Several lawmakers are hoping to convince Gov. Chris Christie to reconsider previously vetoed legislation that would have created a task force to explore the pros and cons of all-day kindergarten.
In January of 2014, Christie vetoed the bill that would have created the task force. In his veto message Christie explained that almost three-quarters of New Jersey’s school districts already offered all-day kindergarten. He also said it should be a local choice, not a state mandate. Several Assembly members want to pass the legislation again in hopes that the governor would reconsider.
The full Assembly approved a new bill (A-447) last Thursday. The measure would establish a 21-member task force to study and evaluate issues regarding the establishment and implementation of full-day kindergarten. The NJ education commissioner would be a member. Others would be appointed by the governor and legislative leaders in both houses.
“First of all, here in New Jersey we don’t require kindergarten at all,” said bill sponsor, Assemblywoman Mila Jasey (Maplewood). “Most people don’t know that. So, the idea is to first look at whether or not we should make that a requirement and then look at whether or not full-day kindergarten makes sense for all districts.”
The reason some school districts don’t have full-day kindergarten or kindergarten at all typically comes down to a lack of money, Jasey said.
“The state currently only supports half-day kindergarten so if a district wants to go to full day they have to do it on their own dime,” she said.
All-day kindergarten could also be a game-changer for many children according to another bill sponsor.
“Research shows there are plenty of benefits to full-day kindergarten, including a smoother transition to first-grade and higher academic achievements in later grades,” said Assemblyman Troy Singleton (D-Mount Laurel) in an emailed statement. “These early years are critical for children. It behooves us to look at this data and the advantages of implementing full-day kindergarten throughout the state, especially when some are already enjoying the benefits.”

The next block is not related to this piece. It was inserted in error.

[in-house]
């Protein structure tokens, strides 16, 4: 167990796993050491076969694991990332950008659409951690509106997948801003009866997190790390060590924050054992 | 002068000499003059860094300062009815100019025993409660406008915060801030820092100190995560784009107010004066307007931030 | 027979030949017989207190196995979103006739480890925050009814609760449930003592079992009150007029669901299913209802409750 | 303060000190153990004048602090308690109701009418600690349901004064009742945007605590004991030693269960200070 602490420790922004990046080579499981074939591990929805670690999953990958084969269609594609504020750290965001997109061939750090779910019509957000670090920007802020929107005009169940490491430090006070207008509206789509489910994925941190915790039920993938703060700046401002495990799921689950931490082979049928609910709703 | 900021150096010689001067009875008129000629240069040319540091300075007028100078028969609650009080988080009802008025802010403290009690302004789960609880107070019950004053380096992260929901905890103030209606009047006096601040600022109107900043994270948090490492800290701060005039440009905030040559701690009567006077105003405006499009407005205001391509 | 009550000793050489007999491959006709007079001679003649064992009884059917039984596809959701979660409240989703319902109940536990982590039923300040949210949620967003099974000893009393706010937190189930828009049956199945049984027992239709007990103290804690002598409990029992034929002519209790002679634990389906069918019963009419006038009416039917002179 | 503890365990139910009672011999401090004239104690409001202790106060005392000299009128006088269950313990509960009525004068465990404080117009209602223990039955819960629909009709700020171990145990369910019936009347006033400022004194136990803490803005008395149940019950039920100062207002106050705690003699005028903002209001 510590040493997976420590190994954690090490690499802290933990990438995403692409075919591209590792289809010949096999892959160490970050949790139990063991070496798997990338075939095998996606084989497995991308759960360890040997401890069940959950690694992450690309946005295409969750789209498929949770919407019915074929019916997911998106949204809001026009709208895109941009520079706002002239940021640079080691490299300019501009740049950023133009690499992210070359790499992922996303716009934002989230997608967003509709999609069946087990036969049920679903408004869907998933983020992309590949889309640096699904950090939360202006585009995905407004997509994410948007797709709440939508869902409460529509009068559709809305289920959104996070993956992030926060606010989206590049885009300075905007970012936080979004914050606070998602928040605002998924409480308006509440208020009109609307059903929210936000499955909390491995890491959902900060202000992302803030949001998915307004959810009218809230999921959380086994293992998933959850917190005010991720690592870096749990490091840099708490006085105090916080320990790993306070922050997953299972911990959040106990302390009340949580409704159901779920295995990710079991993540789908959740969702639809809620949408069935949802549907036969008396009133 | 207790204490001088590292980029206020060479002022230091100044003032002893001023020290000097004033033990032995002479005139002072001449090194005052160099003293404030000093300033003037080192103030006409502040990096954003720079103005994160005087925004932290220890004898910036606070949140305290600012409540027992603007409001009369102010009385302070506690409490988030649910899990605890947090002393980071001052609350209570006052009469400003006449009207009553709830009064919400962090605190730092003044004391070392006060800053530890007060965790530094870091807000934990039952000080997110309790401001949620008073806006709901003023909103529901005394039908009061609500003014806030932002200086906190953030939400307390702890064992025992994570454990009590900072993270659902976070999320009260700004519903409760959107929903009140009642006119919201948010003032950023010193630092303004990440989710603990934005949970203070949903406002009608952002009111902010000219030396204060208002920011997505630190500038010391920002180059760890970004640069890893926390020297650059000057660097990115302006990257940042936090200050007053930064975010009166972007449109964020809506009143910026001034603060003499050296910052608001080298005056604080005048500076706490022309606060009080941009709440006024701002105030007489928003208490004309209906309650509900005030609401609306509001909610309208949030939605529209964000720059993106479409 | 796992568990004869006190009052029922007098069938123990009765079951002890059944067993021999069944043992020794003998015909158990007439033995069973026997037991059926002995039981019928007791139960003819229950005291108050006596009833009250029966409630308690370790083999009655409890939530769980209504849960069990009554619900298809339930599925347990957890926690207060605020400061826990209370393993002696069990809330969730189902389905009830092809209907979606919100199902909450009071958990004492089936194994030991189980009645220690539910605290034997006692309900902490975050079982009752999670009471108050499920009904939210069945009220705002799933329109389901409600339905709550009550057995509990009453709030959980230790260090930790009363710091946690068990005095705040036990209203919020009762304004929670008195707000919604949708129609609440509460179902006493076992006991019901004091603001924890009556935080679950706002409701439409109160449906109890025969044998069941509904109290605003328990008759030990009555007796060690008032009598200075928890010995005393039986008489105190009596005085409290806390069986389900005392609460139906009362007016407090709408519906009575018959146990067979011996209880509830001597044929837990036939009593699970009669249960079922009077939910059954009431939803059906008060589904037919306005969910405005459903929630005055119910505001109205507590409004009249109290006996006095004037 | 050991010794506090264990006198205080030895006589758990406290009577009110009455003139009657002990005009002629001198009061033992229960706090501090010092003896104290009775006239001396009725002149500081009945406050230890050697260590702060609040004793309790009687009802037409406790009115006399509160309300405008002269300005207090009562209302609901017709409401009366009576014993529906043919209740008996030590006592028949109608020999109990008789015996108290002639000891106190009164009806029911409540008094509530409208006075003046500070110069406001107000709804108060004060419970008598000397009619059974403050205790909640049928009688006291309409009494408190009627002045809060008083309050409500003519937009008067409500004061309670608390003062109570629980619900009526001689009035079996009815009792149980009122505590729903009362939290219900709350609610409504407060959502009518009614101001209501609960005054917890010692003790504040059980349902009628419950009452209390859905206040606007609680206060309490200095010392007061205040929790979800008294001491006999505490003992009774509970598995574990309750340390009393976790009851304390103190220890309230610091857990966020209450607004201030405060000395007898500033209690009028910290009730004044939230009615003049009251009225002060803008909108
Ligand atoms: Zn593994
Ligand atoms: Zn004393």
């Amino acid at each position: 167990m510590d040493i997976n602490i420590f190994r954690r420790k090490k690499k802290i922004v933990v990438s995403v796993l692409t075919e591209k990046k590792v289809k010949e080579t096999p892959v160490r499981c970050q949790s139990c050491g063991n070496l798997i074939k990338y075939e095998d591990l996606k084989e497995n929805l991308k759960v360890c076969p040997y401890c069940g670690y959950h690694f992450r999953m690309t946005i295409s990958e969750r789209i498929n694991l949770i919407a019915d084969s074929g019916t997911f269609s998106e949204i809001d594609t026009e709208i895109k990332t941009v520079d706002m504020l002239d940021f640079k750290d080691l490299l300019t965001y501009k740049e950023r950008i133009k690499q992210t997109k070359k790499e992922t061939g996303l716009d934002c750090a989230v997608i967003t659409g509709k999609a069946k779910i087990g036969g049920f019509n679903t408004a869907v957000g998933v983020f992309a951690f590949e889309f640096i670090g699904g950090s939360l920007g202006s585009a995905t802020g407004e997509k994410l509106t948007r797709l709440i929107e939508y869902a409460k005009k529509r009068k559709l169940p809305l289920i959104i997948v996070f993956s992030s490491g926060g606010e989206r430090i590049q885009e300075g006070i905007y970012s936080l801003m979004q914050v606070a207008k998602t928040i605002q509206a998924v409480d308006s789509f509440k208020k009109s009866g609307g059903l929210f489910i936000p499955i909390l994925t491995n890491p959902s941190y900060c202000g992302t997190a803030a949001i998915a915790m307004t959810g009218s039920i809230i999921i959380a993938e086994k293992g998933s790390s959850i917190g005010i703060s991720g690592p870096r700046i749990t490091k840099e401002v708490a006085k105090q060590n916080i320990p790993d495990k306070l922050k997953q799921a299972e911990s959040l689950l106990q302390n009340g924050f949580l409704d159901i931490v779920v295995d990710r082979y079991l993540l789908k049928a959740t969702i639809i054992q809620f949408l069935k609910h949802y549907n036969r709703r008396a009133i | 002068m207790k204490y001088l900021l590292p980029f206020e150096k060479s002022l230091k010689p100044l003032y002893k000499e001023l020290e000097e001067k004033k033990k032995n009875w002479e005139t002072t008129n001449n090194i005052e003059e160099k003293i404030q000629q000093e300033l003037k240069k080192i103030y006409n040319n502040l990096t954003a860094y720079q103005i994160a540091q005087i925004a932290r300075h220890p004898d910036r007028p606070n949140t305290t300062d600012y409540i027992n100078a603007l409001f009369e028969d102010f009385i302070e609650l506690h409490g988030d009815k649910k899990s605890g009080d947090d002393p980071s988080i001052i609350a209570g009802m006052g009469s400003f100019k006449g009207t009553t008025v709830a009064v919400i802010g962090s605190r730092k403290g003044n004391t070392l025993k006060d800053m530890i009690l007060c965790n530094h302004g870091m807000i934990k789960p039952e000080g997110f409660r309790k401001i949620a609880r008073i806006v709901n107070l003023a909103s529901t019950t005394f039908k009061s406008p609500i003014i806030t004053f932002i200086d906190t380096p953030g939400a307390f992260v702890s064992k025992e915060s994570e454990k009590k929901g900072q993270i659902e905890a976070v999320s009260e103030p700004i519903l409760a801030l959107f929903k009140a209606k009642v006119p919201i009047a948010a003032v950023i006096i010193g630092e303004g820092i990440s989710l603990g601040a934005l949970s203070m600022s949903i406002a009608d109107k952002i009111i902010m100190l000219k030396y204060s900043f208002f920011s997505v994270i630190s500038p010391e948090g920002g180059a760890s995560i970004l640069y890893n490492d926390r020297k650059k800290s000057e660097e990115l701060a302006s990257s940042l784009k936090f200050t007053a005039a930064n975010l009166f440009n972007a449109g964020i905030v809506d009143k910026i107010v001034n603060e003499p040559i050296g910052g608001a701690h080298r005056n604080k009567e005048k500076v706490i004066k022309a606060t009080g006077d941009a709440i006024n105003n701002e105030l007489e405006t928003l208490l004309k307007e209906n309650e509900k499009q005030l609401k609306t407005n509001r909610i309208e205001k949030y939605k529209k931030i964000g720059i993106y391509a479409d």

The panel would be charged with studying issue which include:
- Staffing needs, facility space, and class size;
- The long-term academic, social and emotional impact of full-day kindergarten;
- Funding needs and sources of funding;
- Recommendations and opinions of parents and elementary school teachers; and
- The feasibility of offering full-day kindergarten in school districts statewide.
“Efficient and productive full-day kindergarten programs can be critical in launching our students to higher achievement, making them competitive with high-performing students from around the world and making New Jersey more competitive in the global marketplace,” said bill co-sponsor, Assemblywoman Betty Lou DeCroce (R-Parsippany) in a press release.